§APHP, Service de maladies infectieuses et tropicales, hôpital Saint Louis, Paris, France;

Department of Medical Technology, Faculty of Associated Medical Science, Chiang Mai University, Chiang Mai, Thailand;

Department of Immunology and Infectious Diseases, Harvard T.H. Chan School of Public Health, Boston, MA;

#Lamphun Hospital, Lamphun, Thailand;

**Phayao Provincial Hospital, Phayao, Thailand;

††Phan Hospital, Chiang Rai, Thailand;

‡‡Nakornping Hospital, Chiang Mai, Thailand;

§§Bhumibol Adulyadej Hospital, Bangkok, Thailand;

‖‖Prapokklao Hospital, Chantaburi, Thailand;

¶¶Mahasarakam Hospital, Mahasarakam, Thailand;

##Department of Molecular & Clinical Pharmacology, University of Liverpool, Liverpool, United Kingdom;

***MRC Clinical Trials Unit, Institute of Clinical Trials & Methodology, University College London, London, United Kingdom; and

†††Mortality, Health and Epidemiology Unit, Institut national d'études démographiques (INED), Paris, France.

Correspondence to: Sophie Le Coeur, MD, PhD, 187/10, Changklan Road, Changklan, Muang, Chiang Mai 50100, Thailand (e-mail:

Supported by the Global Fund to fight AIDS, Tuberculosis and Malaria, Thailand (PR-A-N-008); Oxfam Great Britain, Thailand (THAA51); Ministry of Public Health, Thailand; and Institut de Recherche pour le Développement (IRD), France.

The authors have no conflicts of interest to disclose.

Received May 08, 2017

Accepted September 28, 2017

Back to Top | Article Outline


In low- and middle-income countries, a growing number of perinatally infected children are reaching adolescence and adulthood because of the scale-up of antiretroviral therapy (ART) programs during the last decade. However, few pediatric cohorts have been sufficiently followed to investigate clinical outcomes during adolescence.1–3 Maintaining ART adherence throughout adolescence is challenging4,5 and poor outcomes during this vulnerable period have been reported.6–8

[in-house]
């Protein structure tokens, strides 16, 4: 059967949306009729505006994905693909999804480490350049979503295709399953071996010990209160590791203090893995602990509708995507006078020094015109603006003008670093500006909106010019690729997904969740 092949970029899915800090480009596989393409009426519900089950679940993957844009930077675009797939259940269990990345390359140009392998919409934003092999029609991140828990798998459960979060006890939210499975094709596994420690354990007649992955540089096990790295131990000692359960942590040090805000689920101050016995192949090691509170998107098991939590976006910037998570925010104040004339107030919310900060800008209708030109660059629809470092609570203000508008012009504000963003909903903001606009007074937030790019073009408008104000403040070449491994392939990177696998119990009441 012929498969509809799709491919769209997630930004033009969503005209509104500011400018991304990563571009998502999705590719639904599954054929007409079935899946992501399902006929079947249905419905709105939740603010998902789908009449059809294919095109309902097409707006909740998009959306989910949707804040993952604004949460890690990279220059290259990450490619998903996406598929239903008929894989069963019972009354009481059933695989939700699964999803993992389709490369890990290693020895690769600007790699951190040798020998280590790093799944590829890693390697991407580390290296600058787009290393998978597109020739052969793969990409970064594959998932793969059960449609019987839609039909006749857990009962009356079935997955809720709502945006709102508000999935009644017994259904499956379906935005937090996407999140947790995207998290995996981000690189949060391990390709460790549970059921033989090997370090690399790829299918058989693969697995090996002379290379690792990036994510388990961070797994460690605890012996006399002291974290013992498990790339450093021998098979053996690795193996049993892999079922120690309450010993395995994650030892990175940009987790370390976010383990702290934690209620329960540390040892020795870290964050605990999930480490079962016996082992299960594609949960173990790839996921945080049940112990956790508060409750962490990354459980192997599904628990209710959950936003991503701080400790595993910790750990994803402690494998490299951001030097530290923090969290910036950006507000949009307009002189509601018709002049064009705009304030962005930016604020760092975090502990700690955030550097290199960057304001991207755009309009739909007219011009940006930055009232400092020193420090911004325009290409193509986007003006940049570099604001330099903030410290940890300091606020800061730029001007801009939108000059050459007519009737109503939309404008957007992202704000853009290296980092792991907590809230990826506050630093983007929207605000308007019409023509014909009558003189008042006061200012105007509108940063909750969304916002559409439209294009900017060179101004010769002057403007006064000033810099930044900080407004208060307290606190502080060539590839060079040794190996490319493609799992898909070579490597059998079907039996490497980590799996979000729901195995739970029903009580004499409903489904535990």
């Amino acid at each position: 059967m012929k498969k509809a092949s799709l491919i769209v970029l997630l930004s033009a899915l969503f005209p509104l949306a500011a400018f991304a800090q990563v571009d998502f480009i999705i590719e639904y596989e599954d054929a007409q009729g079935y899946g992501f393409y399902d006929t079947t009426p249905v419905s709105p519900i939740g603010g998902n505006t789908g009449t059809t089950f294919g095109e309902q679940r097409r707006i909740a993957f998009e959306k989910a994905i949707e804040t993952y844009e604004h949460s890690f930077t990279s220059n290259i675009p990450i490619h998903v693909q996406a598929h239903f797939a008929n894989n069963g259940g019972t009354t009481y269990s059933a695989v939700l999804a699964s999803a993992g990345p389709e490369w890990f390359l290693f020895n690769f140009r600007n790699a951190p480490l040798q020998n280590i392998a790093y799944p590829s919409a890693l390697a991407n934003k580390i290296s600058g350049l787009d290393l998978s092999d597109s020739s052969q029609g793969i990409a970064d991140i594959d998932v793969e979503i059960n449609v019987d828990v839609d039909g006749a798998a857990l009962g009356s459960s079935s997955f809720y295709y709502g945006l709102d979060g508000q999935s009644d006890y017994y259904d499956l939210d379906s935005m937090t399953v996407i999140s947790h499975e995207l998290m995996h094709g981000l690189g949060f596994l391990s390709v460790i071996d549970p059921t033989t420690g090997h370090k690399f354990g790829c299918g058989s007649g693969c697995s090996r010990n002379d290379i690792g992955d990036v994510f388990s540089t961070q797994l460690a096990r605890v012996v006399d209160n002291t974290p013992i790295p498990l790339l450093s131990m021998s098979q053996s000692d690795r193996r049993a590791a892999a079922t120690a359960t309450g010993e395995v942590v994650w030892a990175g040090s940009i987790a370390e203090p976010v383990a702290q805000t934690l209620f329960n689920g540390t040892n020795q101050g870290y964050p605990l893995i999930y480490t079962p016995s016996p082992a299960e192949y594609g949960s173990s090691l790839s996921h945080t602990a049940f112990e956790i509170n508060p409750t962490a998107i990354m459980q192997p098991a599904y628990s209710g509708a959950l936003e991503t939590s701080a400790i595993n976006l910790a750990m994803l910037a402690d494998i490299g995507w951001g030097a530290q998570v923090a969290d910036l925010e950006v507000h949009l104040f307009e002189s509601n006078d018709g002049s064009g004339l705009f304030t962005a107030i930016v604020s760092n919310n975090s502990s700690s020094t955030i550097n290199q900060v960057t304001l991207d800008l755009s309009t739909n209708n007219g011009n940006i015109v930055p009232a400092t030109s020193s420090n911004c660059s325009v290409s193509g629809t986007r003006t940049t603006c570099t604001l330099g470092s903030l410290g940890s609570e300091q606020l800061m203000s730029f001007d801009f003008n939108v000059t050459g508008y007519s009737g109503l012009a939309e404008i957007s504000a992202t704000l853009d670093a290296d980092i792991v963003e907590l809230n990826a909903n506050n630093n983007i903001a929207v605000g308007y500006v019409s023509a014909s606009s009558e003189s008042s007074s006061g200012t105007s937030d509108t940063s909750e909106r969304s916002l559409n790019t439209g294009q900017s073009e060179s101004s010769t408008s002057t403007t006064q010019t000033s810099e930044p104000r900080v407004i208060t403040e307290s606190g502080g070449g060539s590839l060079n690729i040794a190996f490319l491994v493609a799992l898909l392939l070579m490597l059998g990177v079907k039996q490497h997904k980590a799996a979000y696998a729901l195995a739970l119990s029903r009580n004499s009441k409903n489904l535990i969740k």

Using data from a cohort of HIV-infected children receiving ART over a 14-year period within a network of 39 public hospitals throughout Thailand, we estimated the incidence of mortality before (“early”) and after (“late”) 6 months of ART initiation and of a composite outcome defined as new/recurrent AIDS-defining events or death after 6 months of ART start (late AIDS/death). We also studied factors associated with the risk of late AIDS/death.

Back to Top | Article Outline


Study Population

We included data on all perinatally HIV-infected children (≤18 years) who initiated ART between January 1, 1999 and June 30, 2013 and were followed until July 31, 2014, as part of the Program for HIV Prevention and Treatment prospective observational cohort (NCT00433030).9,10 Children were enrolled with parental/caregiver consent, and personal assent if age ≥8 years. ART and laboratory monitoring were provided free of charge.

The study protocol was approved by the ethics committees at the Thai Ministry of Public Health, local hospitals, and the Faculty of Associated Medical Sciences, Chiang Mai University, Thailand.